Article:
Last week I was away in London, so today I’m recommending an Urban Fantasy mainly set in the parts of London I was visiting. `Rivers of London’ by Ben Aaronovitch is the first in a series (three books so far) about the adventures of young cop and trainee wizard, Peter Grant. It was published in Britain and the USA in 2011 but the American edition was renamed `Midnight Riot’. You can get this novel on Kindle, or other eReaders, and there is also an unabridged audio cd.

At the start of the story, tall, black and handsome Peter Grant is a probationary constable, the lowest rank in the Metropolitan Police. He spends most of his time guarding crime scenes and vainly trying to impress his fellow probationer, `short, blonde and impossibly perky’ policewoman Lesley May. Until the night he interviews a witness to a murder who turns out to be a ghost. That attracts the attention of Chief Inspector Thomas Nightingale, England’s last licensed wizard and the head of a very special branch of the police. Because of his rare aptitude for magic, Peter becomes Nightingale’s  apprentice and goes to live in the Folly, an old house in Bloomsbury. His time is divided between detective work and learning how to use magic.

In Nightingale’s company, Peter discovers a London he never knew existed, where there are nests of vampires in the suburbs, the rivers are ruled by a formidable family of goddesses, and an ancient evil is stirring. His former colleagues treat him with derision or suspicion, except for Lesley, who is willing to keep an open-mind about magic. Peter finds himself working on two cases which at first don’t seem connected – a feud between the river goddesses of London and the gods who control the upper reaches of the Thames, and a series of brutal and inexplicable murders. These murders are committed by ordinary Londoners who are suddenly transformed into someone or something else. When the violence escalates into riots, Peter and Lesley find themselves in terrible danger.

I have read a lot of London-based fantasy novels in recent years. This one stands out for a number of reasons. There are vivid descriptions of real places, such as the `Actors’ Church’  or Highgate Hill,  but Aaronovitch doesn’t present a touristy or romanticized view of London and he obviously enjoys trashing newly gentrified areas like Covent Garden.  Peter Grant spends much of his time in run-down council estates, dismal pubs, supermarkets and tube-stations. `Rivers of London’ seems to be influenced by Peter Ackroyd’s  concept of London as a dark grudge-filled city, always on the verge of mob violence. Yet this series also celebrates the humour, resilience and diversity of the ordinary citizens of modern London.  Aaronovitch draws on elements of folk culture,  such as pilgrim badges and Punch and Judy shows, and gives them a sinister twist. His detectives summon up the ghosts of some notorious Londoners and  deal with ancient deities who have moved with the times. Peter finds Father Thames in fairground caravan, while  the current Mama Thames is a Nigerian nurse living in a converted warehouse, complete with white leather sofas, a plasma-screen TV and a potted mangrove plant.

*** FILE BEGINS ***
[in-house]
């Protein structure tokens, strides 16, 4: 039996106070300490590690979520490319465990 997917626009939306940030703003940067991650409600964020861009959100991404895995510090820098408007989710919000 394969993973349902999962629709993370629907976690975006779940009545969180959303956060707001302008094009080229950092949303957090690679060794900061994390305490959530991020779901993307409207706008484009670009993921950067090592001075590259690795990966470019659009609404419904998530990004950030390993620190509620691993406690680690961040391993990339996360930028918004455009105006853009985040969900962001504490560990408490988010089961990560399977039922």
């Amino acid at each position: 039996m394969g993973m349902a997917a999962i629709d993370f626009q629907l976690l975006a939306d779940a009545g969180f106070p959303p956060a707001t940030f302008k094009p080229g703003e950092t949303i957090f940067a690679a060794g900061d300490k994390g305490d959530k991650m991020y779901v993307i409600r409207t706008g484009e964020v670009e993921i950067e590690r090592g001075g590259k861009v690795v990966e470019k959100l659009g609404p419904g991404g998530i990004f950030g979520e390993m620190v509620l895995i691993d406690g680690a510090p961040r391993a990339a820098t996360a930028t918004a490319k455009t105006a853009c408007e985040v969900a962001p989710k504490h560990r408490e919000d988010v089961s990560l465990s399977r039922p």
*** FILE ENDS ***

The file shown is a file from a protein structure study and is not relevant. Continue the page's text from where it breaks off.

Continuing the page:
`Rivers of London’  tries to appeal  to both Fantasy and Detective fiction fans. I’m both and it worked for me. The `sorcerer’s apprentice’ is a common Fantasy theme but the magic in this book has carefully worked out rules and is convincingly hard to master. Peter is in for a long apprenticeship, stuck in a creepy house where modern technology won’t work. The story is narrated by Peter himself in a humorous,  self-deprecating style but -please take note – this book is as violent as any hard-boiled crime novel . There is a headless body on page one and plenty of gruesome scenes throughout. In `Rivers of London ‘ terrible things sometimes happen to nice people.  Gripping as the murder mystery is, some may find the jaunty tone inappropriate, but you can read it as Peter’s way of coping with the horrors and humiliations that come his way.

Aaronovitch has a gift for creating quirky and fallible characters who come across as forces for good – well, most of the time.  These include enthusiastic cryptopathologist Dr Walid,  the terrifying Detective Sergeant Miriam Stephanopolous who `looked like she fought Rottweilers for a hobby’,  brave and forthright Lesley, and meat-loving Molly, the most sinister housekeeper since Mrs Danvers in `Rebecca’.  Above all there is the mis-matched detective duo of Nightingale and Grant. Inspector Nightingale with his posh accent, tweed jacket and silver-topped cane, is like a figure from the golden age of British Detective Fiction, but he is much older than he looks and much more powerful than he seems. He is also emotionally-repressed and completely flummoxed by many aspects of modern life – such as mobile phones. Charming impetuous tech-savvy Peter, may have a father who’s a failed jazz musician and a mother who cleans offices for a living but he’s proud to be an officer of the law and `a free man of London’.  Together, Nightingale and Grant represent the best of old and new Britain. Until next week…